I'm currently writing a paper in mathematics.

In the beginning of the article I present a big list where each line consists of a sequences of numbers. Through the rest of the text I discuss whether certain subsequences are possible or not, so I must constantly refer to the list in the beginning.

Since this reference is made so repeatedly, I thought I'd better use different phrasings, instead of always writing "analyzing all sequences in List 1, etc."

How else can I state this? "Going through the list"? "searching through the list"? "perusing the list"?

My goal is to tell the reader to actually look at each line in the list and see it for himself.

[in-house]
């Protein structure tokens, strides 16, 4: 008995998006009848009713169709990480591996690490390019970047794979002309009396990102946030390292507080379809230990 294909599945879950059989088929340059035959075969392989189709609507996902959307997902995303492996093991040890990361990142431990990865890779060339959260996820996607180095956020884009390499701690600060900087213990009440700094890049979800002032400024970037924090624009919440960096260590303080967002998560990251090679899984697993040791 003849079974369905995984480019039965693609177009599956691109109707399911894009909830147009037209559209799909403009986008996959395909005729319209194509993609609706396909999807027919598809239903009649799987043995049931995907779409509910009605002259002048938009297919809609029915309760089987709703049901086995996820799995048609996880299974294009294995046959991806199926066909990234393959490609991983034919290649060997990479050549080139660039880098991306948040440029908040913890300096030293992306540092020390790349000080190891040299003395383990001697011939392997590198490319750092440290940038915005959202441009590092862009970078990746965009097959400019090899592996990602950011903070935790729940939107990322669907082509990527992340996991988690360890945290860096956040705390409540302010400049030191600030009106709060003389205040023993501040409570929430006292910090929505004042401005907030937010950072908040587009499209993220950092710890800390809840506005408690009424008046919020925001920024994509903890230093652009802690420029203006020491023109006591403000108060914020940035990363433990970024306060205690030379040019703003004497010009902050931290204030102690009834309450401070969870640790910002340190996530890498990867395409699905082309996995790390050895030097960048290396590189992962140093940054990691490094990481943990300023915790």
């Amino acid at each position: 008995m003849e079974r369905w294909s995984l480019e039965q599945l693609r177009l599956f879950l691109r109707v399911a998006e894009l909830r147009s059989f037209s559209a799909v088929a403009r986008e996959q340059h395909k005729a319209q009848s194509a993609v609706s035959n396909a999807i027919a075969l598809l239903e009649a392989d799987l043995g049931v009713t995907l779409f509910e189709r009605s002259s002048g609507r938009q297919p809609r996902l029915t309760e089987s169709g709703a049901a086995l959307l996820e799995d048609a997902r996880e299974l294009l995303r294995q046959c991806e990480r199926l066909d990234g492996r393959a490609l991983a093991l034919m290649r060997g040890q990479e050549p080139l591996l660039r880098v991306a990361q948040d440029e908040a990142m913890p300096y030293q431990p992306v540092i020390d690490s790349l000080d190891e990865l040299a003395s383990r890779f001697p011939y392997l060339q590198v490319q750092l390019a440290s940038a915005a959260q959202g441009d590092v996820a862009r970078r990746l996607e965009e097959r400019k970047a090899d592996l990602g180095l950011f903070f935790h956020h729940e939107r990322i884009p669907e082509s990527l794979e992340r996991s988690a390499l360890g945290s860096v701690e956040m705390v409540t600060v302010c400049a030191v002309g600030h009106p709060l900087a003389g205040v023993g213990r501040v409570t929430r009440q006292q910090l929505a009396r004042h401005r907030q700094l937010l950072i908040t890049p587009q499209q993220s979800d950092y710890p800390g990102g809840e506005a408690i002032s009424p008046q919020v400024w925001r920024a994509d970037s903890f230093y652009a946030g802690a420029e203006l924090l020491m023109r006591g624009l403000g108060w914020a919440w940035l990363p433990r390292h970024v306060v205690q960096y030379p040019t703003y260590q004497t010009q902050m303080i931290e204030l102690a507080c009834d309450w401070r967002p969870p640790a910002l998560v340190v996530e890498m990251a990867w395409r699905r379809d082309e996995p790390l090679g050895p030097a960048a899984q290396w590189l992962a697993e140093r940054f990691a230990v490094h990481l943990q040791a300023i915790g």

• 1
    A distinc arrangement (of, for example, digits or positive integers) is called a permutation. Aug 19, 2021 at 14:01
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    If you are highlighting specific instances in the list, you could put a reference after the sentence: .... (List 1, line n). Or you could say X appears in line n of List 1. You may not need to use a phrase like "Looking through List 1" more than once or twice and simply work the reference into your sentences in a more subtle fashion. Further down in List 1 we find/see...
    – DjinTonic
    Aug 19, 2021 at 14:05


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